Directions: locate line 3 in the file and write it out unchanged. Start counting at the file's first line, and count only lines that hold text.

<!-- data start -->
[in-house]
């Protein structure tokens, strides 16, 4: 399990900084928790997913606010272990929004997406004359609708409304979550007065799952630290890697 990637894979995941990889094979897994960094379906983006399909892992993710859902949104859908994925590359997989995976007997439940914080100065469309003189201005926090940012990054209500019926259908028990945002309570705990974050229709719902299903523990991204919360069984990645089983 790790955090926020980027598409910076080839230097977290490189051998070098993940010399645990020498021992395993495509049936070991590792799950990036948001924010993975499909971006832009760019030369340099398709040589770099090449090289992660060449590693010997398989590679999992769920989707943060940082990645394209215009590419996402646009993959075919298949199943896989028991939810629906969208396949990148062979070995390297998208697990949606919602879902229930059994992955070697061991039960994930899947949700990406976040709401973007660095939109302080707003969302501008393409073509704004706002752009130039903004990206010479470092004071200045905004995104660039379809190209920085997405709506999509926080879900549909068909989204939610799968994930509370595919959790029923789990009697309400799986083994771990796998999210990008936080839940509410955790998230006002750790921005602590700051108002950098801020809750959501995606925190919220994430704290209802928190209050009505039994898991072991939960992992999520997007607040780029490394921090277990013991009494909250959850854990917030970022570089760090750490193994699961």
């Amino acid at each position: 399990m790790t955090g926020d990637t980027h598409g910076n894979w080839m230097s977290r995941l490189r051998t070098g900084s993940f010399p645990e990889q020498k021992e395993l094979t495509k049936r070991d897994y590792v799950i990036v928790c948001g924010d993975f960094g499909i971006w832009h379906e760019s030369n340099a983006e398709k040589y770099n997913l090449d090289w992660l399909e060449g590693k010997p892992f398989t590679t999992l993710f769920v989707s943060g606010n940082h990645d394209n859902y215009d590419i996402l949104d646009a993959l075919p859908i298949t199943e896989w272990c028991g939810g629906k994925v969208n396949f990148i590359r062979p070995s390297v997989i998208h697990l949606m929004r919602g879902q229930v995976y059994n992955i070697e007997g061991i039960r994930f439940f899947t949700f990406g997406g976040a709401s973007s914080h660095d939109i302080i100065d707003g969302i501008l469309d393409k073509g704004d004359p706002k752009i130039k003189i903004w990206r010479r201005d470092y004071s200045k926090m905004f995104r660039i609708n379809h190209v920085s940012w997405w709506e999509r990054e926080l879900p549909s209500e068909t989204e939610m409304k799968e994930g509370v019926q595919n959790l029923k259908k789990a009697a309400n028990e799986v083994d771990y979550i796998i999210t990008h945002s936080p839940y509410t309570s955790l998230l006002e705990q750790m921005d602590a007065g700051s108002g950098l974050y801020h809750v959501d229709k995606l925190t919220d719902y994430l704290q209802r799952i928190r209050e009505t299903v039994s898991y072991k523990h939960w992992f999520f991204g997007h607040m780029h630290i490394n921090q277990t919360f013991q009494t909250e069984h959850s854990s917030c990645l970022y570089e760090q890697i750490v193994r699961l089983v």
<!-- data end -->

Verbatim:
């Amino acid at each position: 399990m790790t955090g926020d990637t980027h598409g910076n894979w080839m230097s977290r995941l490189r051998t070098g900084s993940f010399p645990e990889q020498k021992e395993l094979t495509k049936r070991d897994y590792v799950i990036v928790c948001g924010d993975f960094g499909i971006w832009h379906e760019s030369n340099a983006e398709k040589y770099n997913l090449d090289w992660l399909e060449g590693k010997p892992f398989t590679t999992l993710f769920v989707s943060g606010n940082h990645d394209n859902y215009d590419i996402l949104d646009a993959l075919p859908i298949t199943e896989w272990c028991g939810g629906k994925v969208n396949f990148i590359r062979p070995s390297v997989i998208h697990l949606m929004r919602g879902q229930v995976y059994n992955i070697e007997g061991i039960r994930f439940f899947t949700f990406g997406g976040a709401s973007s914080h660095d939109i302080i100065d707003g969302i501008l469309d393409k073509g704004d004359p706002k752009i130039k003189i903004w990206r010479r201005d470092y004071s200045k926090m905004f995104r660039i609708n379809h190209v920085s940012w997405w709506e999509r990054e926080l879900p549909s209500e068909t989204e939610m409304k799968e994930g509370v019926q595919n959790l029923k259908k789990a009697a309400n028990e799986v083994d771990y979550i796998i999210t990008h945002s936080p839940y509410t309570s955790l998230l006002e705990q750790m921005d602590a007065g700051s108002g950098l974050y801020h809750v959501d229709k995606l925190t919220d719902y994430l704290q209802r799952i928190r209050e009505t299903v039994s898991y072991k523990h939960w992992f999520f991204g997007h607040m780029h630290i490394n921090q277990t919360f013991q009494t909250e069984h959850s854990s917030c990645l970022y570089e760090q890697i750490v193994r699961l089983v």